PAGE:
Use this URL to cite or link to this record in EThOS: http://ethos.bl.uk/OrderDetails.do?uin=uk.bl.ethos.637836
Title: A study of the interaction of chemical, thermal and mechanical factors in a lubricated sliding contact : thermally-activated wear theory
Author: Kwon, O. K.
Awarding Body: University College of Swansea
Current Institution: Swansea University
Date of Award: 1981
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Abstract:
The friction and wear behaviour in the sliding four-ball contact system has been investigated, using a non-additive base oil, SAE 10, as the test lubricant. Load, speed, and test duration were each varied and the friction behaviour was measured and then related to the flash temperature calculation in the contact. The results of flash temperature calculation indicate that the temperature locally in the contact approaches the melting point of the EN31 steel as the state of the wear in the contact increased markedly in the transition wear region. A controlled micro-etching technique was devised to permit analysis of the sub-surface region. There were clear indications that intense heating had occurred in the sub-surface layers of the worn contact region. Hardness measurements confirmed that the surface hardness increased as a function of the applied load and that embrittlement of the surface layers occurred, notably at the higher loads. The wear particles have been studied using Ferrography in conjunction with the optical and electron microscope, the X-ray probe analyser, and the image analysing system, Quantimet. Important information relating to the wear behaviour was obtained from examination of free metal, oxide, and polymeric particles. From the results of measurement and analysis, a new hypothesis concerning the thermally-activated wear process was proposed in which thermal decomposition of the lubricant is postulated. This activity releases the products of hydrogen and carbon. The former causes embrittlement, and hence, a tendency to fail in a fracture mode, while the latter causes an increase in the hardness of the surface layers. The hypothesis was tested by adding a small quantity of hydrogen scavenger into the test lubricant. By thus nullifying the effect of hydrogen, the friction and wear were reduced and there was about a threefold increase in hardness, with no indication of brittle fracture occurring in the surface. The implications concerning the nature of the wear and the associated controlling mechanisms are discussed.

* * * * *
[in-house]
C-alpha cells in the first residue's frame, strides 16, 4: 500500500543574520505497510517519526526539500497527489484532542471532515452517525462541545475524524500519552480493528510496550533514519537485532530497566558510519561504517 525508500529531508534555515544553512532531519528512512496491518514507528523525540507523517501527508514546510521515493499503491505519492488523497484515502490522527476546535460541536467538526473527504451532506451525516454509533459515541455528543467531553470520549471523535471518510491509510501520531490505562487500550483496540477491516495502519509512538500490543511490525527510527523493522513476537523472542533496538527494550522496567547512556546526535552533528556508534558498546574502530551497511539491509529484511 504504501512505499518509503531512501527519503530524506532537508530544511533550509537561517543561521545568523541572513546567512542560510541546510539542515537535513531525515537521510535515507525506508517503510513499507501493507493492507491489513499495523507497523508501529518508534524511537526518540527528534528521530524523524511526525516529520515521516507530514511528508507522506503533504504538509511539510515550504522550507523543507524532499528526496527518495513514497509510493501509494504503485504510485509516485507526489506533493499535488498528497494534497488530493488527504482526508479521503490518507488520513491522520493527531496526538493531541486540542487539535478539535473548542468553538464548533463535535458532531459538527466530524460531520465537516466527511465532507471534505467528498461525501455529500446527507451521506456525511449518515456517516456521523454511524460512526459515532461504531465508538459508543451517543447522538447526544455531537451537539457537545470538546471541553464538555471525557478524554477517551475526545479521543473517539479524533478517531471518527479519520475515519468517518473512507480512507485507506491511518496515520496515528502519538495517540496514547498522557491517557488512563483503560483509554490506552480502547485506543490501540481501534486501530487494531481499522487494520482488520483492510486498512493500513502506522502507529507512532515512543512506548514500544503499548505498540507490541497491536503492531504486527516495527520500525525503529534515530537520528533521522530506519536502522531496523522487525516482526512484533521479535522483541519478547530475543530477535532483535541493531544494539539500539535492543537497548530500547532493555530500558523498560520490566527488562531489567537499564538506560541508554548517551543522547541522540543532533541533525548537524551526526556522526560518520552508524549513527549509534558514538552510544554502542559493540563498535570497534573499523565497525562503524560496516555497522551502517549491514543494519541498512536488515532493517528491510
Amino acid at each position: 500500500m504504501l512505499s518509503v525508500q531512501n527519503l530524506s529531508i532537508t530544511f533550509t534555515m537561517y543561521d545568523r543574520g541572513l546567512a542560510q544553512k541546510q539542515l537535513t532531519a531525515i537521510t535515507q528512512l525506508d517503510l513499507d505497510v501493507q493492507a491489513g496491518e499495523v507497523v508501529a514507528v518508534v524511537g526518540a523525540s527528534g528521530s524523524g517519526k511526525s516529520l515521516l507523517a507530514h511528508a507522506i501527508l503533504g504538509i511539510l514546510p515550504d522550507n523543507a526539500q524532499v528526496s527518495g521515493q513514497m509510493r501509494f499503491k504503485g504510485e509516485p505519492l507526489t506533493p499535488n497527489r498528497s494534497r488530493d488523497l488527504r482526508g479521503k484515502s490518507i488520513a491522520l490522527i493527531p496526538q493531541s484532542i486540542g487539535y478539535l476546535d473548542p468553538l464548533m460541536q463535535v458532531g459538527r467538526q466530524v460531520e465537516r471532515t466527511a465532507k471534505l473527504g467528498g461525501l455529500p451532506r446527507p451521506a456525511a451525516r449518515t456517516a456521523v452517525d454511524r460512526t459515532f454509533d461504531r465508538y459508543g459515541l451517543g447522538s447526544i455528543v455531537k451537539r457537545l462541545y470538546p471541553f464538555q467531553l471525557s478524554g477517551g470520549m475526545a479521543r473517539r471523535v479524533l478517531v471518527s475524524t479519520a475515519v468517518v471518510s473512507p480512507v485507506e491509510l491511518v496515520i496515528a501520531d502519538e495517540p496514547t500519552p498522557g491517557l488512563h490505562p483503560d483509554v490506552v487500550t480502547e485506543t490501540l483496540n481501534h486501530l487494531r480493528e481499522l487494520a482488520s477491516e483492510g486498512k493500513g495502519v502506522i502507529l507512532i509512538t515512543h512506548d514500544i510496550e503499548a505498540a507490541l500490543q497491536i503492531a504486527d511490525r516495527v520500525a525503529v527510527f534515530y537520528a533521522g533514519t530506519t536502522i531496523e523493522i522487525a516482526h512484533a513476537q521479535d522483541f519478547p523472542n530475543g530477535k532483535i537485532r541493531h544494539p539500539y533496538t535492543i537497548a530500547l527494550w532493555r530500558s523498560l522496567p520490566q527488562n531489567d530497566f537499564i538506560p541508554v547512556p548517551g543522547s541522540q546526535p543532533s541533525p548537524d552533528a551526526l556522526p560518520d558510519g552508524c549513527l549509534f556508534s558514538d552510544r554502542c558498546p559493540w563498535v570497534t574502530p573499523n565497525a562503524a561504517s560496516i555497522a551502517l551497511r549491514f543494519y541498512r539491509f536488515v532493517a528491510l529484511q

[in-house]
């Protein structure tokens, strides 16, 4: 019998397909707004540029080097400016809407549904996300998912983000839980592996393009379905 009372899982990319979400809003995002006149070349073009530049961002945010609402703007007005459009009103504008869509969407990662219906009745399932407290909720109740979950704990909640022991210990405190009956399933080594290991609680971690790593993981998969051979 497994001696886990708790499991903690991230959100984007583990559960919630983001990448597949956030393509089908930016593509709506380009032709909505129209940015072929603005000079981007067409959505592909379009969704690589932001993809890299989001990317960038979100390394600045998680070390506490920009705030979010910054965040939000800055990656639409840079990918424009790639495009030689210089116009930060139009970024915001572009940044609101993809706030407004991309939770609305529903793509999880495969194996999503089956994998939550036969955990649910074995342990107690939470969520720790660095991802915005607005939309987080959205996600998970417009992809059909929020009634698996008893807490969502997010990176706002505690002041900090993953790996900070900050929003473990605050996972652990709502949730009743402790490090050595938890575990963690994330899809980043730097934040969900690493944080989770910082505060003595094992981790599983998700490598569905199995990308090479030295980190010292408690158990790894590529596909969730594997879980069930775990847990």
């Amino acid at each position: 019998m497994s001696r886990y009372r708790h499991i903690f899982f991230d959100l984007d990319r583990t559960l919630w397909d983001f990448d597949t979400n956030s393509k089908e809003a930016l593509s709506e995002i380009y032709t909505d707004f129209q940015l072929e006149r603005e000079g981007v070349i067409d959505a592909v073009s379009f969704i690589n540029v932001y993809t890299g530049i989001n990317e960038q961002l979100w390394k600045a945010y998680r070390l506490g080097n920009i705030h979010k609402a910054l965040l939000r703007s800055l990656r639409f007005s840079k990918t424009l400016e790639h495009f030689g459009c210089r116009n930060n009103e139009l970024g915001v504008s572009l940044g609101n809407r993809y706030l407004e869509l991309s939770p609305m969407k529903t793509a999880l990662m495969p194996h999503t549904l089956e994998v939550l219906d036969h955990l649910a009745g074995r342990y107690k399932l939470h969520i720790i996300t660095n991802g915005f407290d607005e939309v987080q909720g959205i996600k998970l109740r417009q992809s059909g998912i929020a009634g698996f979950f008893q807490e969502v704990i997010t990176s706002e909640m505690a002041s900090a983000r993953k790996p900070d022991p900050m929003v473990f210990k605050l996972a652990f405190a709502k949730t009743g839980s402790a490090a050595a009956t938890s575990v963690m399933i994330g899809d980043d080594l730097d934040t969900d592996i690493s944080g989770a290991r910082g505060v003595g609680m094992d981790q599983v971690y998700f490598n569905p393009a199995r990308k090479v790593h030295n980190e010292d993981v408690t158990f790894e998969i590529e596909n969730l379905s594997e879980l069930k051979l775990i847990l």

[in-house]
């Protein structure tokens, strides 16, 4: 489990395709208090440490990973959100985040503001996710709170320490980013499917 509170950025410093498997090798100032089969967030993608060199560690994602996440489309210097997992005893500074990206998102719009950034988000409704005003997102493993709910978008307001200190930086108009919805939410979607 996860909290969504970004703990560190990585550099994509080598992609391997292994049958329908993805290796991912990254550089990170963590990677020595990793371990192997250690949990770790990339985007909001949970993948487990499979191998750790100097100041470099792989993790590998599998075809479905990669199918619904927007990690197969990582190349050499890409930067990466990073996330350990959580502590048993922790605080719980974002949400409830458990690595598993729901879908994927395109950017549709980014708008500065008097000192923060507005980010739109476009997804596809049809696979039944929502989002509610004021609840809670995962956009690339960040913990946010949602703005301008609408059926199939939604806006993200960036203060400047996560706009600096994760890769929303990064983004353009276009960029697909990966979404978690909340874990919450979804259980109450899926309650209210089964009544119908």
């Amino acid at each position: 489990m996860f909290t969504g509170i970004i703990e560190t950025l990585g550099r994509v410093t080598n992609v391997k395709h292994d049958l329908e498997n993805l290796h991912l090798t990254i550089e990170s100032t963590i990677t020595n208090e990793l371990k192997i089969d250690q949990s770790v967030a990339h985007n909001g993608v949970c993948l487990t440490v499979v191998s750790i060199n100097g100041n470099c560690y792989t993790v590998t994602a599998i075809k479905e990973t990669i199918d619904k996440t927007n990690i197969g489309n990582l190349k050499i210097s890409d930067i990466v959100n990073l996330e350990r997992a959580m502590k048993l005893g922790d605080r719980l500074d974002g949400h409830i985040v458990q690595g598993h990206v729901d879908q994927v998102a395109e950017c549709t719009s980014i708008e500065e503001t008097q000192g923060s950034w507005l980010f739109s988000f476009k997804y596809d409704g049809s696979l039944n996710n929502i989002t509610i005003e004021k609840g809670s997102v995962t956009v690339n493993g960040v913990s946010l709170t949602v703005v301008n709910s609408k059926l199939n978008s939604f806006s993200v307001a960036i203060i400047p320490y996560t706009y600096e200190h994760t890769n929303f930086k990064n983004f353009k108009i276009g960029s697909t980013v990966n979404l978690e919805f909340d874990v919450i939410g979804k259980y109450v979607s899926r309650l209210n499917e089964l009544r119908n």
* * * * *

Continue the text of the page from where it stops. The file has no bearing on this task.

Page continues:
Supervisor: Not available Sponsor: Not available
Qualification Name: Thesis (Ph.D.) Qualification Level: Doctoral
EThOS ID: uk.bl.ethos.637836  DOI: Not available
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